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Techies volunteering to save the world

How to enhance your high-tech career with new skills -- and meaning.

By Cindy Waxer
December 17, 2008 12:00 PM ET

Computerworld - Ryan Whitney had been back in the U.S. less than two months when he received an urgent call from Geekcorps.

The nonprofit service agency wanted him to travel to Cape Town to help a consortium of African universities develop and promote open-source software. Although Whitney had just spent nine months backpacking through Central America, he leapt at the chance to return to foreign soil.

Whitney isn't some rudderless techie with time to kill. Before hitting the road, he had been earning six figures as an independent IT contractor, but he couldn't shake the feeling that something was missing in his career.

"Over the last couple of years, I realized that technology wasn't the problem; I just had the wrong job," Whitney says. He called it quits in the summer of 2007 and enlisted with Geekcorps. "Geekcorps was an opportunity to do some good with my skills," he explains.

Whitney is just one of a growing number of seasoned IT professionals trading in annual bonuses and executive perks to volunteer their time and expertise in developing countries. In fact, phone calls and e-mails from techies interested in registering with Geekcorps have increased 30% over the past year, says Karen Muir. "We have more geeks now than we have projects," she admits.

Muir is senior director of program development at Geekcorps' parent organization, the International Executive Service Corps. Geekcorps itself is a nonprofit that sends highly skilled IT professionals to developing countries to assist in computer infrastructure development projects.

It's one of a number of nonprofits such as NetHope, Engineers Without Borders and ACDI/VOCA that send teams of techies around the world for two to 12 months to offer technology training and resources -- for free.

Corporate Cooperation

But nonprofit organizations aren't the only facilitators of volunteer activity. Although the turn-of-the-millennium's dot-com bust drove yesterday's techies into the arms of nonprofits, and today's economy may have the same effect, healthy companies have also been supporting volunteerism.

"Companies now have a renewed sense of giving employees the flexibility to do volunteer work," says Muir. For example, earlier this year, IBM launched a program called Corporate Service Corps to send 100 employees to Romania, Turkey, Vietnam, the Philippines, Ghana and Tanzania to work on projects that combine economic development and IT. And the response was impressive: More than 5,000 employees applied to participate.

A Day in the Life of a Geekcorps Volunteer

It's not often that an American IBM employee awakes to the sound of the Islamic call to prayer, is served mint tea by uniformed guards and catches a concert by a West African reggae superstar -- all within 24 hours. Yet that's exactly how Scott Jenkins recalls an average day in balmy Bamako, Mali.

Jenkins, an associate partner at IBM Global Business Services, was stationed in the growing capital for two months earlier this year as a Geekcorps recruit. A long way from IBM's tony New York offices, Jenkins lived and worked in Geekcorps Mali's mixed-use, four-story headquarters, where unarmed guards in purple uniforms served techies "a potent mint tea with enough caffeine to just knock you out," laughs Jenkins.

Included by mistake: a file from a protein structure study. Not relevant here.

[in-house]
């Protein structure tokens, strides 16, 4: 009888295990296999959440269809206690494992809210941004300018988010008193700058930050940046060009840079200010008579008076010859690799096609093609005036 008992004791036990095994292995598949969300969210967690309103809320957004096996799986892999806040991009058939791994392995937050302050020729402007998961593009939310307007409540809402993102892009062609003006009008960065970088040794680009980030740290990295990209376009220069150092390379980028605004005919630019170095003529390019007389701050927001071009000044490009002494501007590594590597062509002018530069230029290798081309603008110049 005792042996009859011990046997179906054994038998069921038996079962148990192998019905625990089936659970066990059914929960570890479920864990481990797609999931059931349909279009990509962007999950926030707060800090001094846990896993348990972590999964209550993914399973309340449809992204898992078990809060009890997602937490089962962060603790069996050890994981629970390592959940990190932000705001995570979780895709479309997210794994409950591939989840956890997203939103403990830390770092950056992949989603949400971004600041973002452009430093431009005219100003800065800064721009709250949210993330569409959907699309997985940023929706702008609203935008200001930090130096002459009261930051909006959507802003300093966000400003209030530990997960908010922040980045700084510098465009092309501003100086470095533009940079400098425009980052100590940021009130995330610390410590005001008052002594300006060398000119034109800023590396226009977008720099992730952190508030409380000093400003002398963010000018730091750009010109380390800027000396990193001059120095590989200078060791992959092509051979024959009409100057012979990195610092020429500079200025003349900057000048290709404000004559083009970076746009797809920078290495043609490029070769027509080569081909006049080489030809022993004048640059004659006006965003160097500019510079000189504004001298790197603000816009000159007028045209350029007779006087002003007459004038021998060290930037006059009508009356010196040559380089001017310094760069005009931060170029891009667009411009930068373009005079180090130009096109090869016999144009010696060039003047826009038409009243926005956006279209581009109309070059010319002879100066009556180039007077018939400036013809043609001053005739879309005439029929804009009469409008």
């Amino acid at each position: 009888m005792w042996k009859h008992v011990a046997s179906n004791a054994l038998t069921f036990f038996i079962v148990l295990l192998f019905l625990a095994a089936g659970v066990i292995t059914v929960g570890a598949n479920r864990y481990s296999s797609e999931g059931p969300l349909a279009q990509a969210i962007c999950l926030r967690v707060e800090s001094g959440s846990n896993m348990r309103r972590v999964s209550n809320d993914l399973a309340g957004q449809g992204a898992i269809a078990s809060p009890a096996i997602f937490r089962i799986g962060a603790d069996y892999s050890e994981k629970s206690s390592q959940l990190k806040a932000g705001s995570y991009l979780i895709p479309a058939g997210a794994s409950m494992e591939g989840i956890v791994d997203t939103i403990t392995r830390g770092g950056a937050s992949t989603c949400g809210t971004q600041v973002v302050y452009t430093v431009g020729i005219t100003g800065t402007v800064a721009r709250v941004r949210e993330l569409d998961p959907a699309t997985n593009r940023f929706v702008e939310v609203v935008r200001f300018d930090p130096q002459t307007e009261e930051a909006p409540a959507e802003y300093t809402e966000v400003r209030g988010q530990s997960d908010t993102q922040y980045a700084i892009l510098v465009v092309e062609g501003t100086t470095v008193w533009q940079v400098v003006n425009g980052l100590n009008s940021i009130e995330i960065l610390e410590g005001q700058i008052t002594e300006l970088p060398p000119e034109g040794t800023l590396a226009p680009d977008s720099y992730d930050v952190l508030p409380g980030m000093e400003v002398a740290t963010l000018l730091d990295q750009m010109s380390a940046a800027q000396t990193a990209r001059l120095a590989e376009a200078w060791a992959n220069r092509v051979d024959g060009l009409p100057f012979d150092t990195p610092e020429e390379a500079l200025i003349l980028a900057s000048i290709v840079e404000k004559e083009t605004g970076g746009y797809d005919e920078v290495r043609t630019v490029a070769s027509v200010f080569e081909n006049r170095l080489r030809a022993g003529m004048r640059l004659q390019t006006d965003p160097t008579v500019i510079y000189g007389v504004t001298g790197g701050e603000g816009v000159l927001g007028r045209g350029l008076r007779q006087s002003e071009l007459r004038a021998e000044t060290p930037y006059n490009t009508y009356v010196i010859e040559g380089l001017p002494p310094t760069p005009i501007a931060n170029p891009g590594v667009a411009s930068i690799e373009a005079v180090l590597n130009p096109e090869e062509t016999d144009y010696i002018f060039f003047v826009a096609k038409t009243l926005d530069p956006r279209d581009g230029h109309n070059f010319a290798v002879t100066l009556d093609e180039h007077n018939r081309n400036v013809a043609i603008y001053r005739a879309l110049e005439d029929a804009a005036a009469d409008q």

Not that Jenkins was spoiled during his stint in Mali. Living accommodations consisted of a small room with an air conditioner and shared bathroom facilities. And work conditions were plagued by power outages and spotty Internet connections.

Jenkins used his vacation pay from IBM to finance most of the trip; Geekcorps covered his medical, evacuation and travel visa expenses. The nonprofit also paid him a $10 daily stipend to cover his food costs.

Jenkins knew he wasn't in Armonk anymore the moment he landed in Bamako Airport and was immediately accosted by "hundreds of Malians trying to [sell] SIM cards and taxi rides."

He worked 9 to 5 in a 10-person team of Malian and Western IT professionals. And he says it was the people he encountered that defined his experience as a Geekcorps recruit.

Off-hours, when he wasn't picking up a fabulous egg salad sandwich from a roadside food stand, Jenkins says he was frequenting Senagalese restaurants where, by candlelight, he could feast on rice with an "out-of-this-world" peanut sauce for about a dollar.

Nights on the town ranged from visiting the homes of American expats to catching a concert by world-famous recording artist Alpha Blondy.

Jenkins himself was often the center of attention. "I'd be walking down the street, and 90% of the time a child would see me and yell, 'Tubabu, tubabu,' the Bambara word for 'white person,' pointing at me as if I were a zebra walking by," he chuckles.

But Jenkins was embraced by Bamako's friendly inhabitants. "You say hello to everybody you walk by on the street -- everybody," he recalls, noting that the locals eagerly invite foreigners into their homes and share what little they have with complete strangers. "The Western world associates crime and violence with poverty," says Jenkins. "But in a city without any street lights, walking in the dark everywhere with people all around me, not once did I ever feel threatened. Everyone is warm and welcoming."

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